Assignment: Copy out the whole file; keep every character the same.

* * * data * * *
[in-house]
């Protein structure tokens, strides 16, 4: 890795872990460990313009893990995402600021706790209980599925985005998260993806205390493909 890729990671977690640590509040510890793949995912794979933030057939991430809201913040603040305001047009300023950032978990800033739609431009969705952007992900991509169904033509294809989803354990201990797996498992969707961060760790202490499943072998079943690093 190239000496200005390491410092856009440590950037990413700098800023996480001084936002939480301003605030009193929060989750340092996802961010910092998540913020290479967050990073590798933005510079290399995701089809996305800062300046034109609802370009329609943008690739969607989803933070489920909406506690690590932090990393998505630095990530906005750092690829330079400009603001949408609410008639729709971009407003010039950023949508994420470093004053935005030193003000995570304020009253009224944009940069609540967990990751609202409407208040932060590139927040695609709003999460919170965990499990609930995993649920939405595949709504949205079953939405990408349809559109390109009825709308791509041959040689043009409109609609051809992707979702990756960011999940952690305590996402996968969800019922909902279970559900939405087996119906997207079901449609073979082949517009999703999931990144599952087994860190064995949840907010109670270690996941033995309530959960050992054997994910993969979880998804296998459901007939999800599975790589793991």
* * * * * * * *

[in-house]
């Protein structure tokens, strides 16, 4: 890795872990460990313009893990995402600021706790209980599925985005998260993806205390493909 890729990671977690640590509040510890793949995912794979933030057939991430809201913040603040305001047009300023950032978990800033739609431009969705952007992900991509169904033509294809989803354990201990797996498992969707961060760790202490499943072998079943690093 190239000496200005390491410092856009440590950037990413700098800023996480001084936002939480301003605030009193929060989750340092996802961010910092998540913020290479967050990073590798933005510079290399995701089809996305800062300046034109609802370009329609943008690739969607989803933070489920909406506690690590932090990393998505630095990530906005750092690829330079400009603001949408609410008639729709971009407003010039950023949508994420470093004053935005030193003000995570304020009253009224944009940069609540967990990751609202409407208040932060590139927040695609709003999460919170965990499990609930995993649920939405595949709504949205079953939405990408349809559109390109009825709308791509041959040689043009409109609609051809992707979702990756960011999940952690305590996402996968969800019922909902279970559900939405087996119906997207079901449609073979082949517009999703999931990144599952087994860190064995949840907010109670270690996941033995309530959960050992054997994910993969979880998804296998459901007939999800599975790589793991």